Research led by Klaus Stark and Christian Hengstenberg of the University of Regensburg identified a common variant of the cardiovascular heat shock protein gene, HSPB7, which was found to increase risk for dilated cardiomyopathy by almost 50%. Their paper appears on October 28 in the open-access journal PLoS Genetics.
Per year, about 6 in 100,000 individuals develop dilated cardiomyopathy (DCM), with a higher prevalence in men. This disease is characterized by an enlarged, weakened heart, subsequently affecting the pumping capacity and often leading to chronic heart failure.
Those cases of DCM that occur in certain family groups are associated with a number of mutations affecting muscle cells. However, most cases are of unknown cause. To identify risk alleles for non-familial forms of DCM, an international collaboration of scientists analyzed the contribution of common gene variants to the more frequent, sporadic form of dilated cardiomyopathy, by conducting a large-scale genetic association study with more than 5,500 subjects. Different study groups from Germany and France contributed both well-characterized DCM patients and healthy controls. The HSPB7 gene was strongly associated with susceptibility to DCM.
The researchers concluded that, while genetic testing for this variant is not suitable to date, the findings are a first step towards supporting future preventive measures for this severe form of heart muscle disease.
FINANCIAL DISCLOSURE: Part of this work was financed by the German National Genome Research Network (NGFN-2 01GS0417 and NGFNplus Atherogenomics 01GS0832) and by the University Hospital of Regensburg, Germany. Part of this work was supported by grants from Assistance Publique - Hopitaux de Paris [PHRC: AOM04141], the Fondation LEDUCQ (Eurogene Heart Failure network and CAERUS network), the Societe Francaise de Cardiologie/Federation Francaise de Cardiologie (grant in 2006). The KORA research platform (KORA, Cooperative Research in the Region of Augsburg) was initiated and financed by the Helmholtz Center Munich - German Research Center for Environmental Health, which is funded by the German Federal Ministry of Education and Research (BMBF) and by the State of Bavaria. The funders had no role in study design, data collection and analysis, decision to publish, or preparation of the manuscript.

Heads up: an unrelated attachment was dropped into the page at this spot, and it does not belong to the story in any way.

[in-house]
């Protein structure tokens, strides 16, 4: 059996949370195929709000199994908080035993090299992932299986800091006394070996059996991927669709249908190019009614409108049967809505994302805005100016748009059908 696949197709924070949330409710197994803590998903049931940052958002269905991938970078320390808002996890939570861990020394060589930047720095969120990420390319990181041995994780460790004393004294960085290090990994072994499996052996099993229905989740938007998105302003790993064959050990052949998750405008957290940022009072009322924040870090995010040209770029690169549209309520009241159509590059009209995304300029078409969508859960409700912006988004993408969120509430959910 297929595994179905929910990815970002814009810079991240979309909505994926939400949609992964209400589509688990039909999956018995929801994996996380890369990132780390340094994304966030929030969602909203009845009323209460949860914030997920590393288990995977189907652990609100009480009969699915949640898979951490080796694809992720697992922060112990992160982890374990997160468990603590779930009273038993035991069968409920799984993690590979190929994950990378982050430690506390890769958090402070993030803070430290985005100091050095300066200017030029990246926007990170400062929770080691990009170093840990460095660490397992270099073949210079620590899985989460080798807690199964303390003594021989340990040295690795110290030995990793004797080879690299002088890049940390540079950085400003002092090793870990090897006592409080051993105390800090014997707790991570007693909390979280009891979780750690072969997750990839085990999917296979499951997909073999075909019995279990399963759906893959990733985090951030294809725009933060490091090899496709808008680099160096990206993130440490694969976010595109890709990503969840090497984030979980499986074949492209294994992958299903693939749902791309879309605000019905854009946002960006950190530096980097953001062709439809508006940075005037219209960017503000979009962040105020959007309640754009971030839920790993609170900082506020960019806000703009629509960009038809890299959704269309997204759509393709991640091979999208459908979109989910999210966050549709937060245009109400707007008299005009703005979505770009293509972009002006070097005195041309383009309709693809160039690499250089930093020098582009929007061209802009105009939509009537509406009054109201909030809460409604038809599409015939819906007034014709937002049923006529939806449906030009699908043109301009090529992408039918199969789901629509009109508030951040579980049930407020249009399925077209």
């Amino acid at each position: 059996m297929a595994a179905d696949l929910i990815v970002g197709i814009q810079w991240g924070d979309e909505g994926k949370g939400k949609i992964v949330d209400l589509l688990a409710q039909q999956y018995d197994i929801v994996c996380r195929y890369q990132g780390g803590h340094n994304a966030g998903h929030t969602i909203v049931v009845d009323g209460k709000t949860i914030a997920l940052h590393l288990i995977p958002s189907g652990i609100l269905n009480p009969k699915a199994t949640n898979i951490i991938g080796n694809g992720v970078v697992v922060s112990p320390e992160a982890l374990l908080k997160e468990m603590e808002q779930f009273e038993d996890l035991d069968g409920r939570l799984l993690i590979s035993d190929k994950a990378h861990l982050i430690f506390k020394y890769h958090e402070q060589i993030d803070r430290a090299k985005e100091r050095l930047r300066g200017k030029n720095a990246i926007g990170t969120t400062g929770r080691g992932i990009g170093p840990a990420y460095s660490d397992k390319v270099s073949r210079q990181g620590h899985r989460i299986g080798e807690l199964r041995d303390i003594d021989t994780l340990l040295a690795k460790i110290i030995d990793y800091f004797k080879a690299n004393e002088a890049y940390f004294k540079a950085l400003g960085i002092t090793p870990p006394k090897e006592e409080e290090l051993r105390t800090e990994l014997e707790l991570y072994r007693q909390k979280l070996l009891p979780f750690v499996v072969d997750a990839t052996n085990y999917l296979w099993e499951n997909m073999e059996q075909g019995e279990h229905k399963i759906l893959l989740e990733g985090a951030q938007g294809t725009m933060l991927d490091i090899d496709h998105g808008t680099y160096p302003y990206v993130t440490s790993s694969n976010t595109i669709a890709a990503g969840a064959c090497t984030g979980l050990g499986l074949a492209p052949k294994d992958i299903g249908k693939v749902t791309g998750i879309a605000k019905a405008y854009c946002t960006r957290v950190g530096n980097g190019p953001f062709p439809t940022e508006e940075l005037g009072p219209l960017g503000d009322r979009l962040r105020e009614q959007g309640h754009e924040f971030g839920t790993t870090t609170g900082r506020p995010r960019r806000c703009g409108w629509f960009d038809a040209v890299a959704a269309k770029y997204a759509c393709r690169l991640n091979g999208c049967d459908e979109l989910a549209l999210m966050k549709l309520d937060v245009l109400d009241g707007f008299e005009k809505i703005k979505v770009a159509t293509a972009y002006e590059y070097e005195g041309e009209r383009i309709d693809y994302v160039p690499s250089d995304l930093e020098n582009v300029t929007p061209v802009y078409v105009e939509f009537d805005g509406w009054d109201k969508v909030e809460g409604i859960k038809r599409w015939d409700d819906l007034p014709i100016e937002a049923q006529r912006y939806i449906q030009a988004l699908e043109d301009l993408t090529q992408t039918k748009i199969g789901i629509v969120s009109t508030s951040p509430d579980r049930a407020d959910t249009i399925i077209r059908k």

COMPETING INTERESTS: The authors have declared that no competing interests exist.
CITATION: Stark K, Esslinger UB, Reinhard W, Petrov G, Winkler T, et al. (2010) Genetic Association Study Identifies HSPB7 as a Risk Gene for Idiopathic Dilated Cardiomyopathy. PLoS Genet 6(10): e1001167. doi:10.1371/journal.pgen.1001167
PLEASE ADD THIS LINK TO THE FREELY AVAILABLE ARTICLE IN ONLINE VERSIONS OF YOUR REPORT (the link will go live when the embargo ends): http://www.plosgenetics.org/article/info:doi/10.1371/journal.pgen.101167
PRESS-ONLY PREVIEW OF THE ARTICLE: http://www.plos.org/press/plge-06-10-hengstenberg.pdf
This press release refers to an upcoming article in PLoS Genetics. The release is provided by journal staff, or by the article authors and/or their institutions. Any opinions expressed in this release or article are the personal views of the journal staff and/or article contributors, and do not necessarily represent the views or policies of PLoS. PLoS expressly disclaims any and all warranties and liability in connection with the information found in the releases and articles and your use of such information.
About PLoS Genetics PLoS Genetics (http://www.plosgenetics.org) reflects the full breadth and interdisciplinary nature of genetics and genomics research by publishing outstanding original contributions in all areas of biology. All works published in PLoS Genetics are open access. Everything is immediately and freely available online throughout the world subject only to the condition that the original authorship and source are properly attributed. Copyright is retained by the authors. The Public Library of Science uses the Creative Commons Attribution License.
About the Public Library of Science
The Public Library of Science (PLoS) is a non-profit organization of scientists and physicians committed to making the world's scientific and medical literature a freely available public resource. For more information, visit http://www.plos.org.
AAAS and EurekAlert! are not responsible for the accuracy of news releases posted to EurekAlert! by contributing institutions or for the use of any information through the EurekAlert! system.